Hot! Re: Wynne wants to stop spread of precarious work, Feb. 26

TheStar.com – opinion/
Mar 02 2013. Sigmund Roseth

As a retiree, I cringe when I see the socio-economic problems the younger generation faces in the employment market. Long gone are the days when you could, with limited education, walk into a well-paying labour job and expect to work there until retirement.

The “industrial revolution” of yore created more jobs than it destroyed. Though many of the new jobs were back-breaking labour and poorly paid, adjustment in labour laws and the advent of unions, made life tolerable for the working class and comfortable for the upper, non-landed gentry. The end result was a middle-class of reasonable security and comfort.

Not anymore. Toffler’s “Future Shock” is here with a vengeance; and the schism between the rich and the working poor is becoming an abyss. Students with huge debt are facing underemployment, if any, and often work in fields unrelated to their education and training.

Life was never a bed of roses for me, but there was always a future for a determined and hard-working person. Most of us would want to be productive and able to feel validated and affirmed for who and what we are. A life of underemployment or intermittent, contractual work is not conducive to such feelings. Unless we can find a way of engaging these marginal workers, we are going to face a social class division that will make Middle Ages Britain look positively egalitarian.

I recall “guaranteed income” being bandied about in my economics class at university, long ago. I remember Pierre Berton arguing for it. His book “The Smug Minority” (McClelland social and Stewart, 1968), and John Porter’s “The Vertical Mosaic” gave numbers to the story of social divide. The Canadian-American economist John Kenneth Galbraith also championed the underdog. So here we are, 45 years hence; and not much has changed. If anything, the Vertical Mosaic is getting even more vertical — if that is possible. Or, at least, harder to climb.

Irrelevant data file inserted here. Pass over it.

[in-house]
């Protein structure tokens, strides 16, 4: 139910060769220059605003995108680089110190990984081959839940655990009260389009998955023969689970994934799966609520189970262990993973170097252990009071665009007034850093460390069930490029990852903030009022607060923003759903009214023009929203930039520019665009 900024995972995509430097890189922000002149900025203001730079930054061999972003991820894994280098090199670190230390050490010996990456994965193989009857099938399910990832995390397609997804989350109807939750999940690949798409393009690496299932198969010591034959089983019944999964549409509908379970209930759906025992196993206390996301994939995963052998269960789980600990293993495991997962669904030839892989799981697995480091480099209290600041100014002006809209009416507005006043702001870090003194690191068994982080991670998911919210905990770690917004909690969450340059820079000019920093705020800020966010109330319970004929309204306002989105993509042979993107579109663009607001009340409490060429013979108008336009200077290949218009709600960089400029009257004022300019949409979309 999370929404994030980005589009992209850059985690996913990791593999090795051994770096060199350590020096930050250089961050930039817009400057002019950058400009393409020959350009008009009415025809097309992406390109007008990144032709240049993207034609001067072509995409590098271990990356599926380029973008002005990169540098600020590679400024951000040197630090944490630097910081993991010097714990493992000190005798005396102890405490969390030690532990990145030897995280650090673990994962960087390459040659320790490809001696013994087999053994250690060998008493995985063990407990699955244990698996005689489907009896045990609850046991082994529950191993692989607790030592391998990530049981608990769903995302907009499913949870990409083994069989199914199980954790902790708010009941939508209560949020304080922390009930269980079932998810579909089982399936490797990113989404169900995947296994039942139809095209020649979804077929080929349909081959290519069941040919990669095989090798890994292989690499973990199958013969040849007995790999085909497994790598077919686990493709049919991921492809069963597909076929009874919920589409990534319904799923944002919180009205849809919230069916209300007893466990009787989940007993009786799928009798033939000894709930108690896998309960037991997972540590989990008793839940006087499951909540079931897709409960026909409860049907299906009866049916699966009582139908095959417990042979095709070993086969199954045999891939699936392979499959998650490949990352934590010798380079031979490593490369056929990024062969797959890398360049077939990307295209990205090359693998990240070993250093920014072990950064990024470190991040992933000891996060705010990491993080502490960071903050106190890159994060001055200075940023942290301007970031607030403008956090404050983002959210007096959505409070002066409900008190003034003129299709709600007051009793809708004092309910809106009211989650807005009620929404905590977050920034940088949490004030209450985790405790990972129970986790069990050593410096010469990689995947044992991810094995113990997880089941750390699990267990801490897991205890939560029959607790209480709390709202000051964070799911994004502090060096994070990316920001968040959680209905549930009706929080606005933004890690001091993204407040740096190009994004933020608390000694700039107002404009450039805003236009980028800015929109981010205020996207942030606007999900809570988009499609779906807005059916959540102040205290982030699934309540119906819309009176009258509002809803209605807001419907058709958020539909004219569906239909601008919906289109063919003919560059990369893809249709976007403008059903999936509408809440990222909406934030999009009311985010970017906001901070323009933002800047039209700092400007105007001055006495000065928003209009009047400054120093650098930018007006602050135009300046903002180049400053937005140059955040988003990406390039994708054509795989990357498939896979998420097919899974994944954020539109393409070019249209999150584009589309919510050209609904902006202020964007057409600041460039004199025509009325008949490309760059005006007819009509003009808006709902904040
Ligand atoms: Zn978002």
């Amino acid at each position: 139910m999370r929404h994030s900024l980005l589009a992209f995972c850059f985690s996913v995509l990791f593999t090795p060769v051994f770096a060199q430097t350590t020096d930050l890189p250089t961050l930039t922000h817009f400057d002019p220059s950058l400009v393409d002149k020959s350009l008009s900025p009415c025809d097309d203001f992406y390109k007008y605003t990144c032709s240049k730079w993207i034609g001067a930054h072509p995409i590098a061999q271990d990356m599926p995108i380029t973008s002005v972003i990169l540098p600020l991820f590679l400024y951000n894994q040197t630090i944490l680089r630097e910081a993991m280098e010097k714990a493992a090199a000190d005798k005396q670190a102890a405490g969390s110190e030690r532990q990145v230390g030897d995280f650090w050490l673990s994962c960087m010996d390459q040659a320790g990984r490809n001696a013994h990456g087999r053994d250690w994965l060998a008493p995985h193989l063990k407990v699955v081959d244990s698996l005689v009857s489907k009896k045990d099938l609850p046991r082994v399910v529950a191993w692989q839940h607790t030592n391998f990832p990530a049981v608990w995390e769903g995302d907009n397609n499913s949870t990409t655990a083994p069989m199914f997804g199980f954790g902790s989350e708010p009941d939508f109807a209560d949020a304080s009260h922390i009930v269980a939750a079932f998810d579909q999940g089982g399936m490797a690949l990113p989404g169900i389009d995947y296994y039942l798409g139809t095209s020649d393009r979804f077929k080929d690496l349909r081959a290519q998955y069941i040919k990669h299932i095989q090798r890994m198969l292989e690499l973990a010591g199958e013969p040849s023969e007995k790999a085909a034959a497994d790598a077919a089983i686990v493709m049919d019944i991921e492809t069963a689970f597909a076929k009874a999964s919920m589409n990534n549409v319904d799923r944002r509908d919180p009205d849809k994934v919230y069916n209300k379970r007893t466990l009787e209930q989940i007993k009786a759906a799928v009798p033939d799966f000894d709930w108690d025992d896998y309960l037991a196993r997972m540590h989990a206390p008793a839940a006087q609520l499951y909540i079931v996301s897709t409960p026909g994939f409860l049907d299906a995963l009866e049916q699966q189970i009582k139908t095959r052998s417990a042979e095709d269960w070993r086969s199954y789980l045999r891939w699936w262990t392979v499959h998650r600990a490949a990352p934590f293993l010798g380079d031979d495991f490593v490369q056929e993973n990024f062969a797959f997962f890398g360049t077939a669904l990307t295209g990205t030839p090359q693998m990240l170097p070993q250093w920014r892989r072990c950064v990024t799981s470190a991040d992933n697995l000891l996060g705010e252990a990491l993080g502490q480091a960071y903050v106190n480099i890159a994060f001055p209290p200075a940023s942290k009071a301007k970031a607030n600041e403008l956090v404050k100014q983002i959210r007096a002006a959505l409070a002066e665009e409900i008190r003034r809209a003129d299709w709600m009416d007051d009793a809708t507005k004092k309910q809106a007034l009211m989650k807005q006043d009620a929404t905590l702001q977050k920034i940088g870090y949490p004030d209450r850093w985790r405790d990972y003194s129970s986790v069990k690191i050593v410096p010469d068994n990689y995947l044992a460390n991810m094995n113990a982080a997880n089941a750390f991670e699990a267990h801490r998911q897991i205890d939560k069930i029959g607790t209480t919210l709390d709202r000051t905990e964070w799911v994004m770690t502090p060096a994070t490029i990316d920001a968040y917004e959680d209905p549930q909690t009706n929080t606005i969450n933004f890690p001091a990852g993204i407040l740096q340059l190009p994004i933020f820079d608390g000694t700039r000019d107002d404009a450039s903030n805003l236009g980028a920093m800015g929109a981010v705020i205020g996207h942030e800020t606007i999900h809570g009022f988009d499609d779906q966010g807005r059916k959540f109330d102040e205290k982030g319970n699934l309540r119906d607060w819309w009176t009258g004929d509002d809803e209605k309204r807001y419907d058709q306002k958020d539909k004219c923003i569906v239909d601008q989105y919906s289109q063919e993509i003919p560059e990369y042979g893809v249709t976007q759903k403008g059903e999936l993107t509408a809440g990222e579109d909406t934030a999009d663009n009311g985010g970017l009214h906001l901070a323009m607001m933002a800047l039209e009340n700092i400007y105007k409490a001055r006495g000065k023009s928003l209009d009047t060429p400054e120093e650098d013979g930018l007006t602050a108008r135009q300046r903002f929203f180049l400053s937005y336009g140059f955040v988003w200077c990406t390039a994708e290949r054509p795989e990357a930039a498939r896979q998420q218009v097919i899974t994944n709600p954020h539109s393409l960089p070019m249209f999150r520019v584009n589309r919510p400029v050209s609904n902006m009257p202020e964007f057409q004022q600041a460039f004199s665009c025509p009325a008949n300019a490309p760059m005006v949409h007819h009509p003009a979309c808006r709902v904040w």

Pierre Berton said then that if, with our productive, mechanized society, we can produce every good needed for society with less than full employment, and if someone is content to sit on the back porch and drink beer, he should be afforded a basic, minimum income in order to live his rather mentally limited life. That was in 1968. It is even truer today.

We don’t need more iPads and game consoles to keep the masses amused. We need a more level playing field. If the economic pie is divided more evenly, the poor will still be poor, just less so; and the rich will still be the rich, though perhaps less so, and they can still have their sailboats and other expensive toys appropriate for their station in life.
Problem is, in our imperfect democracy of imperfect humans, the “unwashed masses” are too ignorant, intimidated and “brainwashed” to demand change through our political institutions. Selfishness, greed and foolishness go hand in hand.

I recall a fellow worker in the mid 1960s. When I asked him why he was supporting the Conservative Party in the federal election, since he was a working-class, union member. His answer was not unique, but irrational: “I will not always be working class,” he said. “And when I am rich, I want the Conservative in charge.”

Well, he never got rich, but it seems he did get his way — ultimately.

Sigmund Roseth, Mississauga

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